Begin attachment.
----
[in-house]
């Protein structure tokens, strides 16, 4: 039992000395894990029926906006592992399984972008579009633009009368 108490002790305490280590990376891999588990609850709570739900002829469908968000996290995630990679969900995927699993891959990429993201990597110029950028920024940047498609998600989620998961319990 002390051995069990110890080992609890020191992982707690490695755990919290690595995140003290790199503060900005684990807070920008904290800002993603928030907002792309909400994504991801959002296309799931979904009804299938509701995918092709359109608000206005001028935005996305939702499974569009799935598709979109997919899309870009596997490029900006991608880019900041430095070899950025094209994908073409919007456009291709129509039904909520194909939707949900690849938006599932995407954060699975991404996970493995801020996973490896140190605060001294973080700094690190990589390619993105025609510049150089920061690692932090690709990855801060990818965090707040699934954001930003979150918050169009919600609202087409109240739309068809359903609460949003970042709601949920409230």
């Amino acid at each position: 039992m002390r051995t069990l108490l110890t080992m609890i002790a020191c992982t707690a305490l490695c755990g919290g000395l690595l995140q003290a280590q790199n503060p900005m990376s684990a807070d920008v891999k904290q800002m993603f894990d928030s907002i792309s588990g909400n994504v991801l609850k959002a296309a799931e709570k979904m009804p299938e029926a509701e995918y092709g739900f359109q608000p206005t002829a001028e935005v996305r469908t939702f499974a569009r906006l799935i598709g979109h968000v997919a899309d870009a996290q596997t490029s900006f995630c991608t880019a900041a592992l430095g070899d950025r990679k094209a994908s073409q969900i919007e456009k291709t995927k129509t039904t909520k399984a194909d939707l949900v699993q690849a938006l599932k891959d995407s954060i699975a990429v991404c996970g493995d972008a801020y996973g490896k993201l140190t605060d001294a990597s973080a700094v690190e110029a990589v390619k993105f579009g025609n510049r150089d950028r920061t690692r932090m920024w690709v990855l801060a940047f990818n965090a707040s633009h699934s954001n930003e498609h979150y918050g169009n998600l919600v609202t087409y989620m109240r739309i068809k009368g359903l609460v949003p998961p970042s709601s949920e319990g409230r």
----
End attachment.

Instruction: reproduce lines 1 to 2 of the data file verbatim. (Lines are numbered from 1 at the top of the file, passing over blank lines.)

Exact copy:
[in-house]
């Protein structure tokens, strides 16, 4: 039992000395894990029926906006592992399984972008579009633009009368 108490002790305490280590990376891999588990609850709570739900002829469908968000996290995630990679969900995927699993891959990429993201990597110029950028920024940047498609998600989620998961319990 002390051995069990110890080992609890020191992982707690490695755990919290690595995140003290790199503060900005684990807070920008904290800002993603928030907002792309909400994504991801959002296309799931979904009804299938509701995918092709359109608000206005001028935005996305939702499974569009799935598709979109997919899309870009596997490029900006991608880019900041430095070899950025094209994908073409919007456009291709129509039904909520194909939707949900690849938006599932995407954060699975991404996970493995801020996973490896140190605060001294973080700094690190990589390619993105025609510049150089920061690692932090690709990855801060990818965090707040699934954001930003979150918050169009919600609202087409109240739309068809359903609460949003970042709601949920409230």